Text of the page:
Medical Education Review 2007: Med Ed Mettle

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When asked what they see as their greatest challenge, 22 of the 60 respondents (37%) to this question cited “grant application procedures”—while this was still the most popular answer, it was significantly down from last year's when 60% stated grant applications were their biggest challenges. Many of this year's respondents referred specifically to pharma companies' transition to online grant processes, while others had grumbles with the long decision times, the lack of direct access to grant reviewers, the varying and inconsistent policies of grantors, difficulties with obtaining multi-supported funding and meeting the demands of procurement departments.

Other issues seem to have risen to prominence in the past year, however: 29% of respondents said they found the changing regulatory environment to be their biggest challenge, with 7% of these specifically referring to firewall compliance. An emerging concern this year is government scrutiny of the industry, with 10% of companies citing this as their greatest challenge. Another 10% mentioned cost pressures on pharma and a lack of funding opportunities as their biggest hurdles, while two firms each cited Phase III clinical trial failures and outcomes measurement as posing key problems in the past year.

But when it came to levels of commercial support, 55% of the 42 respondents to this question said they had seen a rise in funding in the past year, compared to 41% that saw a rise last year. The average increase in funding was 20.2%, among the 16 companies that gave figures (one reported that commercial support had actually doubled). Reasons for this rise in funding tended to focus on either the result of better procedures at the pharmaceutical company (“The strengthening of med ed divisions within pharma” and “Better grant processes defined”) or better offerings on the provider side (“Unique programs,” “New techniques” and “Interactive programming”).

Of the remainder, 24% felt that support levels had stayed the same—“However, you need to work much harder to be awarded,” according to one firm—while 21% said they thought support had dropped off in the past year. Reasons given for the drop included regulatory concerns (“Paranoia and government scrutiny” and more specifically, “The Senate Finance Committee”); funding issues (“Pressures on pharma to reduce spending”) or on the perceived value of CME (“Less content control means investment becomes less meaningful”). In terms of expectations for the year, 89% of 97 responding companies said they expected business volume in 2007 to surpass that of 2006.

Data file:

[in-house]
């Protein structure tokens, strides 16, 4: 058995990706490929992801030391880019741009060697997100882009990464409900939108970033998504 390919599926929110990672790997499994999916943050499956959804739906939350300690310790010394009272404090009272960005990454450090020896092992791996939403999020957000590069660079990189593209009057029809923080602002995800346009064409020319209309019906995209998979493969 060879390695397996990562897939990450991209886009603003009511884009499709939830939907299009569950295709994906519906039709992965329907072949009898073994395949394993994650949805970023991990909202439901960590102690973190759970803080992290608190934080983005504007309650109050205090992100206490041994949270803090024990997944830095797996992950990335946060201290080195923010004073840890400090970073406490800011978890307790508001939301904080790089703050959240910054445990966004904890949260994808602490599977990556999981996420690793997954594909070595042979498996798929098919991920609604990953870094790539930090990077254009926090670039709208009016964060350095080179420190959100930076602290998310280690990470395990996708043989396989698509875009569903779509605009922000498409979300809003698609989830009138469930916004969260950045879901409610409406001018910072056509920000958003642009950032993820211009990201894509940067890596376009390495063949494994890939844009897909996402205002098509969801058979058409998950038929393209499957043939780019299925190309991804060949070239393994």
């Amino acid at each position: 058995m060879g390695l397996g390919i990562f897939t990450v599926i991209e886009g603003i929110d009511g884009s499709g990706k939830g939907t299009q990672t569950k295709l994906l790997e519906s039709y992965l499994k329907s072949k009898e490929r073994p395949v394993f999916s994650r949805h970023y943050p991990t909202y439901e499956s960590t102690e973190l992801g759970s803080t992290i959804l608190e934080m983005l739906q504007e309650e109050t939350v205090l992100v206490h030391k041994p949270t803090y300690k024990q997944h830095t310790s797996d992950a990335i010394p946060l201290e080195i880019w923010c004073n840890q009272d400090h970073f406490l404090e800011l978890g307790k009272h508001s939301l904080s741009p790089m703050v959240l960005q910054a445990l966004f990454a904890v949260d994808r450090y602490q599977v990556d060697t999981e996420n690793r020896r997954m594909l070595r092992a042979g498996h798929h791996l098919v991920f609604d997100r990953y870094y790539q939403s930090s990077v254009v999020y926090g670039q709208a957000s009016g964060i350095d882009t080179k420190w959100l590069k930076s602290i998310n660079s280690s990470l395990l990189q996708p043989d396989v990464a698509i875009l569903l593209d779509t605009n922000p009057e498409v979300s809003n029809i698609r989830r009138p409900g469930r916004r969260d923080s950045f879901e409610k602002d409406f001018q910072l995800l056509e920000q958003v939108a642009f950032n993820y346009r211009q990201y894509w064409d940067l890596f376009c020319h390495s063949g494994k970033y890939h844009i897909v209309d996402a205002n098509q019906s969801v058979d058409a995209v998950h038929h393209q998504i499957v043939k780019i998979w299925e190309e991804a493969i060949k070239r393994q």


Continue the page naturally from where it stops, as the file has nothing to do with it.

More and more medical education is being delivered digitally, according to the survey results. When asked, “What types of programs are growing the fastest and why?” an overwhelming 76% of the 54 respondents to this question said Web or interactive programs, justifying this with a number of different words that mean generally amounted to the same things: “convenience,” “accessibility,” ”available 24/7,” “efficiency,” “low cost,” “wide distribution,” “cost-effective,” “reach,” “on-the-go” and “faster.”

Only five companies thought live meetings were growing the most. One concluded that, “All programs are growing, but slowly.”

A constant source of frustration for CME providers in the past couple of years has been the amount of it has taken for a grant application to move through the system while pharma companies have been revamping their funding operations and procedures. Last year, 82% of 57 respondents to this question reported that the process was taking longer, by anywhere from six weeks to nine months, with just 7% reporting shorter lead times than in the previous year.
Thankfully, for providers there seems to have been at least some relief this year, with one in four stating that grant applications have actually speeded up in the past year. In fact, the process has become around 25%-80% shorter, according to those who gave numbers (or “60 to 90 days quicker”). “They are getting better, but still remain a problem,” concluded one firm.

However, 59% of the 44 respondents to this question are still witnessing longer approval times than they did in 2006, from “two to three weeks” to “nine months or more,” according to those offering figures. “Larger pharmas are taking longer,” offered one firm, and “it depends on which company,” added another. The remaining 16% of respondents noticed no difference in the time taken to process applications.

When asked whether companies are changing the way they structure their funding activities, 25 (83%) of the 30 respondents to this question replied “Yes.” Providers described these changes as “separating grant-making functions from marketing” and maintaining “independence from commercial divisions,” which one described as “reaction to ACCME and OIG and government probes.” Another charged that, “Restructuring has created inconsistency.” Many firms also noted the move to online application procedures, while three providers singled out a trend toward “multi-company sponsorship.”

Overall, of all the 127 medical education companies surveyed, 47 have CME accreditation and 96 claim international capabilities. Contact details, specialty offerings and roster information follows for each company. All information was volunteered as part of the MM&M Medical Education Review 2007.

• Note, this is not a scientific survey.

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